Mennonite Heritage Village

The 1870s – Manitoba’s Biggest Decade

March 6, 2024

By Gary Dyck

The centrality of the 1870s for Manitoba’s present being can be noted in a variety of ways. It started with the community coming together in January 1870, when Louis Riel gained the support of most of the anglophone community in a convention to establish a provisional, representative government. It would discuss terms of entry into confederation with the Canadian government. With the Manitoba Act, high hopes and trepidation, Manitoba the province was formed May 12, 1870. The 1870s were also when most of the treaties were formed with several Indigenous nations, the buffalo hunt became a massive business which led to their near extinction and the new city of Winnipeg was incorporated.

Source: Archives of Manitoba, H3 610.3 bj 1873 c.1

Manitoba started with a population around 25,000 and ten years later was around 62,000 people. That is a population explosion of 148% – in ten years! The 1870s were precisely when 7,000 Mennonite settlers chose to leave Imperial Russia and make the move to Manitoba (1874 to 1876). Mennonite Heritage Village (MHV) is commemorating the 150th anniversary of these Mennonites arrival to Manitoba this year and the next two. Within those first years they faced great challenges including grasshopper plagues, major snowstorms, and drought.

A sepia photograph of a town with buildings on either side of a wide dirt road with wagon tracks.
Main Street, Winnipeg, looking south, 1879; the street’s width was to accommodate the space needed for Red River Carts (e011156541)

The following is from a tribute Lawrence Klippenstein wrote for the Manitoba Historical Society in Autumn, 1975:

“The seven thousand Russian Mennonites who arrived then may have constituted the largest single newcomer group to enter Manitoba in the 1870-1880 period. After investigations began in 1872, the first contingents of settlers began to arrive in July and August two years later, in 1874. They, along with all others following them that fall, headed for a “reserve” of eight townships of bush, swamp, and some dry prairie land located east of the Red River, and south of the Lake Superior-to-Fort Garry Dawson Road just opening during those years.

At least eight trans-Atlantic trips are known to have brought a total of 1533 men, women and children from Russia to Canada in the same year. With very few exceptions all of these families ultimately made their way to the twenty one village communities established in the “East Reserve” before winter came in 1874.

One of the ships Mennonites travelled on to get to Canada, the S.S. Canadian III, circa 1873

The influx of Mennonite settlers peaked in the following year, amounting to fully twelve per cent of the total immigration to Canada in 1875. At least eight ships, loaded with a total of 3341 passengers left Liverpool, England for Quebec, Canada between May and October.”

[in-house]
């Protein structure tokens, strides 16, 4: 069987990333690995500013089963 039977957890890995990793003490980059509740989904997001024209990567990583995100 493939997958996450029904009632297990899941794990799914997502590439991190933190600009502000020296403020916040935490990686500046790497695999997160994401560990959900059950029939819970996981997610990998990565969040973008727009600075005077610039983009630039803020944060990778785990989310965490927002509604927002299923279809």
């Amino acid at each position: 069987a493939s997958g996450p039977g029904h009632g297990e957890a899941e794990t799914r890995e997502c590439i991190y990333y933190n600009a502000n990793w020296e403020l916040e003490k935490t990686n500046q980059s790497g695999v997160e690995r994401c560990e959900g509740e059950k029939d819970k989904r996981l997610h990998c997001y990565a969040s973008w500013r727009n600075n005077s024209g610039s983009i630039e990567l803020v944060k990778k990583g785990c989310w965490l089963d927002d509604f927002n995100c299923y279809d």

The 1870s were an exciting time of exploration and settlement for 1000s of settlers. Jacob Shantz, an Ontario Mennonite businessman, played a crucial role in assisting the Mennonite immigrants. He explored the open plains west of the Red River, seeking additional arable land as the available space filled up. His efforts contributed to the growth and development of the region during this transformative decade.

In summary, the 1870s shaped Manitoba’s identity through the establishment of its provincial status, immigration waves, and the determined spirit of settlers like the Metis and Mennonites. It was a time of decent relations and reliance between different people groups that if it had been furthered in the following decades would have been much better for all involved. This is why I believe the 1870s was Manitoba’s most significant decade and is worth commemorating.

Upcoming Events:

It Takes a Village… Spring Gala 2024, May 24th. Celebrate the MHV’s 60th anniversary and the 150th anniversary of Mennonites in Manitoba by contributing to this ongoing legacy. Tickets are on sale now at

The Great Easter Egg Hunt, March 30th (10am-Noon). The Great Easter Egg Hunt returns to MHV with even more activities! Grab an Easter egg basket and bring your kids to what will be an unforgettable morning of romping around the MHV grounds to search for Easter Eggs! Doors open at 10am. The hunt begins at 11am and will conclude at Noon. Children’s activities will be available inside.

Mennonite Village Photography Exhibit, open now till summer 2024. See a beautiful collection of never-before-seen photographs left behind by four Manitoba Mennonite photographers who lived and worked in the early twentieth century. The images are from glass and film negatives from 1890 to 1940. After being scanned and given a new life in print, the photos provide a clear view into Mennonite life and early settlement in Manitoba.